HHS and NASA Team Up to Explore Health on Earth and in Outer Space
By Eric D. Hargan, Deputy Secretary of the Department of Health and Human Services
My father was an Air Force veteran of the Korean War and he shared his fascination with planes, NASA and anything to do with space with me. One of my first memories was of watching a rerun with him of Neil Armstrong’s landing on the Moon.
Even though my career has kept me Earth-bound, dealing with health and human services at HHS, I’ve remained fascinated with space. I have no regrets, but, interestingly, my job at HHS occasionally gives me the opportunity to interact with space issues.
Recently, I had the privilege of signing on HHS’s behalf an interagency agreement with NASA, covering cooperation on scientific research that would benefit humanity on Earth and on individuals traveling to the Moon and beyond. The National Institutes of Health already had its own agreement with NASA, but this new interagency agreement is an umbrella arrangement designed to cover the entire Department of Health and Human Services. NIH’s National Center for Advancing Translational Sciences Director Christopher P. Austin, M.D., is leading the collaborative effort, coordinating all the HHS agencies involved. The other agencies besides NIH include the Biomedical Advanced Research and Development Authority (BARDA), the Centers for Disease Control and Prevention, the Food and Drug Administration, and the Administration for Community Living.
NIH and NASA have collaborated since the early 1960s. A letter of intent signed last year enables the two agencies to develop a framework for NIH-supported researchers at institutions around the country to gain access to the International Space Station U.S. National Laboratory, as well as Earth-based NASA facilities for biomedical research designed to improve human health on Earth and deal with health risks that people might face during deep space travel. This collaboration will allow us to leverage existing projects and expertise for a potentially greater public health benefit.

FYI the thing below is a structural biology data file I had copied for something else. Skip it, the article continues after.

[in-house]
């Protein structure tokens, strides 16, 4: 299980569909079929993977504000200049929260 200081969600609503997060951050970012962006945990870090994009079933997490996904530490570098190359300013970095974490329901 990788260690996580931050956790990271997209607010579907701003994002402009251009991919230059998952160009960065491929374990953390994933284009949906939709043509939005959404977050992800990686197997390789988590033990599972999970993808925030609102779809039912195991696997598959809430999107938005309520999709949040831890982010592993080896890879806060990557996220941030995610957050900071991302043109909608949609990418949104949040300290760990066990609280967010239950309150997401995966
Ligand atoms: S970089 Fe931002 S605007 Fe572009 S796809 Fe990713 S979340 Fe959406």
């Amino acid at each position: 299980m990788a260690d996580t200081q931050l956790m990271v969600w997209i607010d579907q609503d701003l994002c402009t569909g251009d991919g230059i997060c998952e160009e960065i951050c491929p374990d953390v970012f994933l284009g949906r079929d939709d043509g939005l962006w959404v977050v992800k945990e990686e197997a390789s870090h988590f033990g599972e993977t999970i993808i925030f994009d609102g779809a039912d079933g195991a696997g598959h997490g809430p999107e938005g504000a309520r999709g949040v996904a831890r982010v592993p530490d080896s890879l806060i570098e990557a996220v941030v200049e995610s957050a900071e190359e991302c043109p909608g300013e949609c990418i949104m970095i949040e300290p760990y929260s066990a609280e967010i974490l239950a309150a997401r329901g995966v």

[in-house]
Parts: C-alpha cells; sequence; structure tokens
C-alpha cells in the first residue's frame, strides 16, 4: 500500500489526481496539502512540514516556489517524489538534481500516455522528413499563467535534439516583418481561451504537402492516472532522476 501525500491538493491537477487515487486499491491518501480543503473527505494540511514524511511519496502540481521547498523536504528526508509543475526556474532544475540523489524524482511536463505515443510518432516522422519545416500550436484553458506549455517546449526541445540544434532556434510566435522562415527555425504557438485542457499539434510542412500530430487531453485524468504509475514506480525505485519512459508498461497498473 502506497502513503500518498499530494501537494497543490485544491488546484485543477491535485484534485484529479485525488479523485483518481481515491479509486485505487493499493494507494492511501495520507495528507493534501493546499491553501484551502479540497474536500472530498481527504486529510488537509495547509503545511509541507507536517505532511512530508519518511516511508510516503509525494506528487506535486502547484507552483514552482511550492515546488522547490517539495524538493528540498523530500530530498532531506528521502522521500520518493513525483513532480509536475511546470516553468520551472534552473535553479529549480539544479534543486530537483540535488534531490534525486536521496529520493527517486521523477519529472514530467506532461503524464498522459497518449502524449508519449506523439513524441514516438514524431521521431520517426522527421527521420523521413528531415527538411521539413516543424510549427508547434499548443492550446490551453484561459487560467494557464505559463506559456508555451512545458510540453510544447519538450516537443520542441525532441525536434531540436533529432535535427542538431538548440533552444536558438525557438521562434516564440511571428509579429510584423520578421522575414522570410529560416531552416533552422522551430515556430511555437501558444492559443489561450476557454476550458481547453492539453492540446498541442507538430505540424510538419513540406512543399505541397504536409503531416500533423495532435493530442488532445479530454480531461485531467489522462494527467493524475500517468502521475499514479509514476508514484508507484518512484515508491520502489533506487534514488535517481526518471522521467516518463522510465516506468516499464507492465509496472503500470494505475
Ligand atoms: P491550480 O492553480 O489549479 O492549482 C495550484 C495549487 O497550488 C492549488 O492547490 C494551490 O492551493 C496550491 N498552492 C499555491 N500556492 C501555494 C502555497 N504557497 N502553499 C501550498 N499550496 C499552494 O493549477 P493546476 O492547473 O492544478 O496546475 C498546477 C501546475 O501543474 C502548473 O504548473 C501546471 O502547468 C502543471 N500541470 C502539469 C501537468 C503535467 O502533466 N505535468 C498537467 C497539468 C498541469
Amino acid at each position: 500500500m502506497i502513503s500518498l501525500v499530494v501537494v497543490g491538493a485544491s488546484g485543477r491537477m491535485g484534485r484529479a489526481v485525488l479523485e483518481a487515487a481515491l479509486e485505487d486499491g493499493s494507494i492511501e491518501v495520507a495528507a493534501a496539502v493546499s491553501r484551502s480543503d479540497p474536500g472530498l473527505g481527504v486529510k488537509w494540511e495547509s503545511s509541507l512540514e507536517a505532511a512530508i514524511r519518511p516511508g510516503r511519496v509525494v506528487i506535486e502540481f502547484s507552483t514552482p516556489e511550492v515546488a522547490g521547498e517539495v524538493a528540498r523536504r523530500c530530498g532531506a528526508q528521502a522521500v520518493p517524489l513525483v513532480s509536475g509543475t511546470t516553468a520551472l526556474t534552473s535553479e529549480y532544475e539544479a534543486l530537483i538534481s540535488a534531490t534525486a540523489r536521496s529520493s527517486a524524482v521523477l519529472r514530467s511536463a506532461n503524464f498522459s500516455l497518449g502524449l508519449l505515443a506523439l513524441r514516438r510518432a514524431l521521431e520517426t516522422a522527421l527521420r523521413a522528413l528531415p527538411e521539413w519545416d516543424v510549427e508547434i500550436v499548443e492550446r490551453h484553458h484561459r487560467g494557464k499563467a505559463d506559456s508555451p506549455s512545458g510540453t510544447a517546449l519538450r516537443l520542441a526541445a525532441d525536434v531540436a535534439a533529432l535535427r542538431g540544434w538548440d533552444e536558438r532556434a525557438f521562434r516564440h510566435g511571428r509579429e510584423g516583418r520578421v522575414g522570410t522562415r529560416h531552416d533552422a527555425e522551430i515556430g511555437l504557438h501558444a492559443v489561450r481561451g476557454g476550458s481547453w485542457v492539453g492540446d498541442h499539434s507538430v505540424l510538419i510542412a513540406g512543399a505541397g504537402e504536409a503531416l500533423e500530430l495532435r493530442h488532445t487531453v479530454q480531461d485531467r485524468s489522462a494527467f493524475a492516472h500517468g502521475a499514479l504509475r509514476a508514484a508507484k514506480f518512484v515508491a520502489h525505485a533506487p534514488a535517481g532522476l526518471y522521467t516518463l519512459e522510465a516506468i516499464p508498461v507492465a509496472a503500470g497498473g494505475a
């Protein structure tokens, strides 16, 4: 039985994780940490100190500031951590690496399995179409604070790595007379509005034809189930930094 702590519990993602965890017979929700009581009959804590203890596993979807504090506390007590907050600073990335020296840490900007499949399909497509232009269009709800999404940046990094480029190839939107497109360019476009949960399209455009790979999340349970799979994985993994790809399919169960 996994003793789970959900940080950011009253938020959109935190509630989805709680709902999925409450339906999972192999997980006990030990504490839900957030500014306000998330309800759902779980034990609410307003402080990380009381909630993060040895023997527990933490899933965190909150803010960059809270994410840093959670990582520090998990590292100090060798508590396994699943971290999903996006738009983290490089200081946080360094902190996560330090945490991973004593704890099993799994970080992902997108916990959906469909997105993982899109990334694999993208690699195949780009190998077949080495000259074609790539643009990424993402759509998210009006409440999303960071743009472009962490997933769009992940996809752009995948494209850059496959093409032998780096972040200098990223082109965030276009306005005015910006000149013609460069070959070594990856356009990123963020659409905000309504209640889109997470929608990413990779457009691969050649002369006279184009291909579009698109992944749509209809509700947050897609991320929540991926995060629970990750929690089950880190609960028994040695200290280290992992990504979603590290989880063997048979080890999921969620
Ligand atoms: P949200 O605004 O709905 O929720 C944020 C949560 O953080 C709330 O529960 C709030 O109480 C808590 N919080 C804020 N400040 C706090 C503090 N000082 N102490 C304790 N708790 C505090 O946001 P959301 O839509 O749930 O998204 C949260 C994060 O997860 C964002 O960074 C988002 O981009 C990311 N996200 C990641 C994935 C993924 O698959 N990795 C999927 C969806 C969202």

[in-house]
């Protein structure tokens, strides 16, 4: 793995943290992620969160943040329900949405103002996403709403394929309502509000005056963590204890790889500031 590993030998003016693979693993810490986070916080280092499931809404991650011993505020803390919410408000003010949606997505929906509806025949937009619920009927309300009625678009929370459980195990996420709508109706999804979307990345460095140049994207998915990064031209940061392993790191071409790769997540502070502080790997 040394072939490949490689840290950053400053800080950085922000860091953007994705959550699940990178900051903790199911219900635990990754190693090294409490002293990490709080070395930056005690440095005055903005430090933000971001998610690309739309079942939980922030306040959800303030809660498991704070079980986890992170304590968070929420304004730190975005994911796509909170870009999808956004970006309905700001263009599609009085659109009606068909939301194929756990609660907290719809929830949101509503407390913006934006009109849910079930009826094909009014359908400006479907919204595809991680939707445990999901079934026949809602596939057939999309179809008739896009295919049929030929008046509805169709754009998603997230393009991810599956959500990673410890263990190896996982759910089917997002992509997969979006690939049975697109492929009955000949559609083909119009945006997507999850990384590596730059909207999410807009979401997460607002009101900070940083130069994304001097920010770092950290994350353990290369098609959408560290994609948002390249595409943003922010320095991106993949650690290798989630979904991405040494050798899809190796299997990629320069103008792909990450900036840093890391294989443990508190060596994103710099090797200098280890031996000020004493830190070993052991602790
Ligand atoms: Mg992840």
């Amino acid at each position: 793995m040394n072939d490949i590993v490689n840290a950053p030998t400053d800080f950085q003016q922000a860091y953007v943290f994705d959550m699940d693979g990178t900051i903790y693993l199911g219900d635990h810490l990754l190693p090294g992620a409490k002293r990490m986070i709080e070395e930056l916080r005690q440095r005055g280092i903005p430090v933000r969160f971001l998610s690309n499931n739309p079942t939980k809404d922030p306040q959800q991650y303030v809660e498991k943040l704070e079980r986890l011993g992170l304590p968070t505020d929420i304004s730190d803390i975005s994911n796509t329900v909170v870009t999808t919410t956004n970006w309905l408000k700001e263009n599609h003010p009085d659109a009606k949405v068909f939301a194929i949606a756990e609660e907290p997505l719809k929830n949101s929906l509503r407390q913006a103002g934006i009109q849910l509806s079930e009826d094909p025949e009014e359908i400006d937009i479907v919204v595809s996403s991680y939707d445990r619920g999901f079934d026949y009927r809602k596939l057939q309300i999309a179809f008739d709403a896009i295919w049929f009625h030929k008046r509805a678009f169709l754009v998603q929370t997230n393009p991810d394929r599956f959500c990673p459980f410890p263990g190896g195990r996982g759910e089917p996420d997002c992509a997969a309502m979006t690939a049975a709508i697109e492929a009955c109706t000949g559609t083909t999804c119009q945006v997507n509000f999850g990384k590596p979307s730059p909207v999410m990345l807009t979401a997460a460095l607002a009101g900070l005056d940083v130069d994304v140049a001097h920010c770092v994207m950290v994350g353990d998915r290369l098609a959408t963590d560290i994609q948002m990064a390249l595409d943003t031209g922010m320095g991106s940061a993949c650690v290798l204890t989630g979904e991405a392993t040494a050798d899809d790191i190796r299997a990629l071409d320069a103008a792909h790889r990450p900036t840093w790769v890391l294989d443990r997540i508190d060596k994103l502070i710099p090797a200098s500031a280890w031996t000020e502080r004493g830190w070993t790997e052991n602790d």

NASA is interested in cardiac rhythm problems, inadequate nutrition and food systems, adverse cognitive or behavioral conditions, and the detection and treatment of unknown microbes. NASA and various HHS agencies also have mutual interests in exploring autonomous portable medical capabilities for remote locations and field medical care, long shelf life and manufacturing of pharmaceuticals, and improved tools to deal with isolation and confinement.
Our agencies will sign individual agreements for each new research project. BARDA, for example is collaborating on a project to determine risks associated with space radiation.
This collaboration between NASA and HHS has so many exciting possibilities for understanding health issues on Earth and helping to make deep space travel a reality. As a young boy, I could never have imagined that I would play a small part to support scientists in expanding the boundaries of human health—here on Earth and in space.
This article was originally published on the HHS blog and is republished here with permission.